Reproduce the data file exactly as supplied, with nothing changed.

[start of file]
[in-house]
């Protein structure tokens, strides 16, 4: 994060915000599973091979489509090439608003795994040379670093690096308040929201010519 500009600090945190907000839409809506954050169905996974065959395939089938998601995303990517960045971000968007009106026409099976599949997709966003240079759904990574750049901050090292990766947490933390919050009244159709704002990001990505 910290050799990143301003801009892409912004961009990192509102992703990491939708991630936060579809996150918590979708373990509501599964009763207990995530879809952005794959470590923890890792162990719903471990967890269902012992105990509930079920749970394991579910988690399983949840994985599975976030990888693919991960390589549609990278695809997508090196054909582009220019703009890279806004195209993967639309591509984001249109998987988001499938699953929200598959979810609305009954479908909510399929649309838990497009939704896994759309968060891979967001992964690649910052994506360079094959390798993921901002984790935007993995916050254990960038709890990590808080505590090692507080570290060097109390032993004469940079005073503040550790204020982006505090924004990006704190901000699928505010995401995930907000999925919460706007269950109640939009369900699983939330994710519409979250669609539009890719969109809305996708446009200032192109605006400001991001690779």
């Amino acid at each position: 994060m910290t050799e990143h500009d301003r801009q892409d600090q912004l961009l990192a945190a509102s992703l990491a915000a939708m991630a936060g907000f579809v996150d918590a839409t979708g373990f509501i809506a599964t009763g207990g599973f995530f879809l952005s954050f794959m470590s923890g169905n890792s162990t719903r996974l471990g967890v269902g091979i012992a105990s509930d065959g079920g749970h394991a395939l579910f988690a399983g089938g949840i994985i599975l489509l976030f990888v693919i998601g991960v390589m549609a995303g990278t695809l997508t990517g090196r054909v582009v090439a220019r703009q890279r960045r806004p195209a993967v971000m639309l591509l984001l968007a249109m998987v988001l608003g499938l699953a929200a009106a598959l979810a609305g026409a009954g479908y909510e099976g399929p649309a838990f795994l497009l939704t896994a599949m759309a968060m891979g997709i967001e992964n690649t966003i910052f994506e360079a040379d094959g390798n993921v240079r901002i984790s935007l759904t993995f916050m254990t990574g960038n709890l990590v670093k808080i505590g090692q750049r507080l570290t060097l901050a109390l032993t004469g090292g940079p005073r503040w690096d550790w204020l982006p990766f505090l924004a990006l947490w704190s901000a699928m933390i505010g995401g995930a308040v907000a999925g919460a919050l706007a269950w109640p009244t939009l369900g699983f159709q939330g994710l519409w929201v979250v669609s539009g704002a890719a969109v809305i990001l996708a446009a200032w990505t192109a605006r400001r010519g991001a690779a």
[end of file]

[in-house]
């Protein structure tokens, strides 16, 4: 994060915000599973091979489509090439608003795994040379670093690096308040929201010519 500009600090945190907000839409809506954050169905996974065959395939089938998601995303990517960045971000968007009106026409099976599949997709966003240079759904990574750049901050090292990766947490933390919050009244159709704002990001990505 910290050799990143301003801009892409912004961009990192509102992703990491939708991630936060579809996150918590979708373990509501599964009763207990995530879809952005794959470590923890890792162990719903471990967890269902012992105990509930079920749970394991579910988690399983949840994985599975976030990888693919991960390589549609990278695809997508090196054909582009220019703009890279806004195209993967639309591509984001249109998987988001499938699953929200598959979810609305009954479908909510399929649309838990497009939704896994759309968060891979967001992964690649910052994506360079094959390798993921901002984790935007993995916050254990960038709890990590808080505590090692507080570290060097109390032993004469940079005073503040550790204020982006505090924004990006704190901000699928505010995401995930907000999925919460706007269950109640939009369900699983939330994710519409979250669609539009890719969109809305996708446009200032192109605006400001991001690779």
């Amino acid at each position: 994060m910290t050799e990143h500009d301003r801009q892409d600090q912004l961009l990192a945190a509102s992703l990491a915000a939708m991630a936060g907000f579809v996150d918590a839409t979708g373990f509501i809506a599964t009763g207990g599973f995530f879809l952005s954050f794959m470590s923890g169905n890792s162990t719903r996974l471990g967890v269902g091979i012992a105990s509930d065959g079920g749970h394991a395939l579910f988690a399983g089938g949840i994985i599975l489509l976030f990888v693919i998601g991960v390589m549609a995303g990278t695809l997508t990517g090196r054909v582009v090439a220019r703009q890279r960045r806004p195209a993967v971000m639309l591509l984001l968007a249109m998987v988001l608003g499938l699953a929200a009106a598959l979810a609305g026409a009954g479908y909510e099976g399929p649309a838990f795994l497009l939704t896994a599949m759309a968060m891979g997709i967001e992964n690649t966003i910052f994506e360079a040379d094959g390798n993921v240079r901002i984790s935007l759904t993995f916050m254990t990574g960038n709890l990590v670093k808080i505590g090692q750049r507080l570290t060097l901050a109390l032993t004469g090292g940079p005073r503040w690096d550790w204020l982006p990766f505090l924004a990006l947490w704190s901000a699928m933390i505010g995401g995930a308040v907000a999925g919460a919050l706007a269950w109640p009244t939009l369900g699983f159709q939330g994710l519409w929201v979250v669609s539009g704002a890719a969109v809305i990001l996708a446009a200032w990505t192109a605006r400001r010519g991001a690779a």